A co-occurring disorder is when a mental health condition co-occurs with another addictive disorder. For example, the mental disorder depression can co-occur with substance use disorders, eating disorders, anxiety disorder, bipolar disorder, schizophrenia, post-traumatic stress disorder, personality disorders, and many others.
What Does Addiction Do To The Brain?
To better understand how substance use disorders and mental health disorders co-occur, it helps to recognize that both are chronic brain disorders. Biochemical changes happening in the brain due to substance abuse occur in the very same parts of the brain impacted by mental illnesses such as depression, anxiety, schizophrenia, and bipolar disorder.
The human body is a complex machine that requires constant maintenance for it to function correctly. When we consume alcohol or drugs, our bodies begin producing chemicals called neurotransmitters which affect how we feel, think, act, sleep, eat, etc. These chemical changes occur within minutes of consumption and last up to several hours after use. In some cases, these effects may be positive, while others have negative consequences.
The Biochemistry Of Addiction in Brain Function
The brain response of the neurotransmitter dopamine is one of several neurotransmitters that play a role in regulating mood, motivation, pleasure, attention, memory, learning, movement, sleep/wake cycles, appetite, sexual behavior, and other functions. Stimulant drugs, such as the illegal drugs cocaine, methamphetamine, amphetamine, heroin, nicotine, etc., all work by increasing dopamine release within the brain. When these chemicals bind with receptors located throughout the body, they produce pleasurable effects.
Addiction and substance abuse are both characterized by compulsive behavior. Both substance abuse and addiction are often caused by mental illness or trauma. Some people with addictions who use drugs may be trying to self-medicate for depression or anxiety. Others may be using drugs to cope with stress or trauma from past events, resulting in co-occurring substance abuse problems.
You may wonder if there is a genetic predisposition to addictions and mental health issues. The genes responsible for these conditions are inherited from our parents. However, we cannot predict who will develop co-occurring disorders. Environmental risk factors such as childhood traumas, family history, peer pressure, social environment, culture, religion, socioeconomic status, access to treatment, availability of substances, etc., can contribute to an individual’s risk for developing addictive behaviors and a co-occurring substance abuse problem.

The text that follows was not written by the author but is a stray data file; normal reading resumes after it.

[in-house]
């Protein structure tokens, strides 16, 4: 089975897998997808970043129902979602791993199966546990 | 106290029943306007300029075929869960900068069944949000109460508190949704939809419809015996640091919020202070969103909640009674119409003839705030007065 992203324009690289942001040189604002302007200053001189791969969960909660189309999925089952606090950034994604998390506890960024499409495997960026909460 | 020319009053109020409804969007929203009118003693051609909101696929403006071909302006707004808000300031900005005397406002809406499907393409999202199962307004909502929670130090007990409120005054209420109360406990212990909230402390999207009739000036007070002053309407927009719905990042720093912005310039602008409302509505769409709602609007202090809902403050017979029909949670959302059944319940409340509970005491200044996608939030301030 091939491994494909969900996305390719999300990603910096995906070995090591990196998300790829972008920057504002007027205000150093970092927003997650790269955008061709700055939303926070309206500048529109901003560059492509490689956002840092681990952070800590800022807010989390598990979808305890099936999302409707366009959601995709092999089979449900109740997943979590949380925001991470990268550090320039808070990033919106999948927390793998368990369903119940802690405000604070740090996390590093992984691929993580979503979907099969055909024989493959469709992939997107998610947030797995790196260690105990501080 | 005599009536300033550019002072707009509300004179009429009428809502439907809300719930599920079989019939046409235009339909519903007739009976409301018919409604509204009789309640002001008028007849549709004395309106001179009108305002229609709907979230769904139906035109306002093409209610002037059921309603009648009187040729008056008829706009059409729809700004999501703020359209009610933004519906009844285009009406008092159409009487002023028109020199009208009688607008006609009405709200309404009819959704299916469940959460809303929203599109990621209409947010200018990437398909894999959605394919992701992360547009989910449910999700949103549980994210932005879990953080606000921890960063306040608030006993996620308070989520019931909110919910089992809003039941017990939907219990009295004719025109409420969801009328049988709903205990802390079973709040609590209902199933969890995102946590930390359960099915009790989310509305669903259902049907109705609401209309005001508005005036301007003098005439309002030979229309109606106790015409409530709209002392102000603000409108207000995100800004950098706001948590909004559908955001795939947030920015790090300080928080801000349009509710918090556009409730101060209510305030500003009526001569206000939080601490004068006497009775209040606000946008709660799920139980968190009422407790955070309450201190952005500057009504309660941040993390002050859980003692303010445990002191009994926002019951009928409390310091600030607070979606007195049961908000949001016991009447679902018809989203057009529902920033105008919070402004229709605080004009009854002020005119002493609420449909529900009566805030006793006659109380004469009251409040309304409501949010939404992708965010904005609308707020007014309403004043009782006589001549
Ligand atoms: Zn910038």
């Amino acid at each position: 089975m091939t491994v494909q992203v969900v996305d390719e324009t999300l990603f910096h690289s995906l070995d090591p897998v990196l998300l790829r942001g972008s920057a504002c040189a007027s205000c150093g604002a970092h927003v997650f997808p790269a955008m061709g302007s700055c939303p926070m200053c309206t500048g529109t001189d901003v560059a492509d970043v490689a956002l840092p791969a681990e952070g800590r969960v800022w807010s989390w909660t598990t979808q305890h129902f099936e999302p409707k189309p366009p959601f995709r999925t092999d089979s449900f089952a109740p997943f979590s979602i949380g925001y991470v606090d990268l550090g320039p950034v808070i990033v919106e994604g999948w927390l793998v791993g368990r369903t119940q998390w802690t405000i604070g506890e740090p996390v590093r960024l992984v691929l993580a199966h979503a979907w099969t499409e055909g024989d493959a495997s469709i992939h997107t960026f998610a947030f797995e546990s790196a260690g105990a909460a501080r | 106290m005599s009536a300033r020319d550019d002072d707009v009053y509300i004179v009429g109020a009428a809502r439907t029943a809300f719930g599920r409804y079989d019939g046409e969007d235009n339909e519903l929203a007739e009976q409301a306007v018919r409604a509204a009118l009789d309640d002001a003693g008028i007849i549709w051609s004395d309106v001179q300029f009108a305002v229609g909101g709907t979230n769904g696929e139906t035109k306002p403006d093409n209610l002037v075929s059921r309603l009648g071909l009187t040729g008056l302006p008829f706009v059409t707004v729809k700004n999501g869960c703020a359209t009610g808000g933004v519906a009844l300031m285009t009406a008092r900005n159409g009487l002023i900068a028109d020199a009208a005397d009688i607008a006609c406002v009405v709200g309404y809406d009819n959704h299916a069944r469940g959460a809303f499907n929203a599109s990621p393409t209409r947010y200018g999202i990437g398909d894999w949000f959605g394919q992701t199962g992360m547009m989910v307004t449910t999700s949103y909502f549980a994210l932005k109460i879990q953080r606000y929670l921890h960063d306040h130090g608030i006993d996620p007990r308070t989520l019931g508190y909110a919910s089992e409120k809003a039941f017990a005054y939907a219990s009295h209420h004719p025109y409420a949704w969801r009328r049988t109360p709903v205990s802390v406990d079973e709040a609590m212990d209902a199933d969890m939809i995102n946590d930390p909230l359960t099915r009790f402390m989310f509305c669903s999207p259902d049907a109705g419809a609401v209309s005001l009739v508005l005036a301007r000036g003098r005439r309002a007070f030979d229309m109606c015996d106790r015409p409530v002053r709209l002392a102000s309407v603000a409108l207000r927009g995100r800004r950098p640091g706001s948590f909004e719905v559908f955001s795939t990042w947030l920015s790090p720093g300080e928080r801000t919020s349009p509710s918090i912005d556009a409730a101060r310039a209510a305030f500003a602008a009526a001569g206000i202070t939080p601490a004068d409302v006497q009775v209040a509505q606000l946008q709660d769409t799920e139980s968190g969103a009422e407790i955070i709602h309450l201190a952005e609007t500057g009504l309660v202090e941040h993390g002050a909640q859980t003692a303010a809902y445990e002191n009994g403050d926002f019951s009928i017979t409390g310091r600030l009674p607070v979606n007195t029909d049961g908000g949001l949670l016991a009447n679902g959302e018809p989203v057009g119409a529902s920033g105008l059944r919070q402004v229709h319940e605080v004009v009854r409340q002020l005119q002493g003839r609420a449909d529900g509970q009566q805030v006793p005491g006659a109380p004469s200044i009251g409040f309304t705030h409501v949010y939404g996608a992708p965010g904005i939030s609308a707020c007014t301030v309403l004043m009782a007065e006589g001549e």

Common Warning Signs Accompanying Mental Health Issues and Drug Addiction:
- Depression is usually accompanied by feelings of hopelessness and worthlessness.
- Anxiety disorders can be characterized by restlessness, irritability, and difficulty sleeping.
- Bipolar disorder varies between alternating periods of mania and depression.
- Schizophrenia is characterized by hallucinations, delusions, and disorganized thinking.
- Addiction is marked by risky behavior, avoidance, change in appearance, insomnia.
A Comprehensive Approach to Co-Occurring Disorders: Addiction Treatment and Mental Health Treatment
Effective treatment for mental disorders and substance abuse can be done simultaneously using an integrated treatment approach. Long-term recovery benefits from parallel treatment for both disorders from the same team or provider. Depending on what issues you have. Integrative treatment for addiction is based on the belief that the body is a whole system, not just a collection of organs or parts. It focuses on treating the whole person rather than just one piece.
Integrated Treatment Options on the Path to Recovery
An integrated substance abuse treatment program provides comprehensive care for individuals suffering from coexisting psychiatric conditions and addictions. This type of treatment aims to help clients achieve long-term sobriety through individualized programs designed specifically for each client’s needs. This includes addressing any underlying causes of their condition and providing them with the tools necessary to maintain abstinence. There are many different addiction resources and types of treatment options available depending upon your specific situation.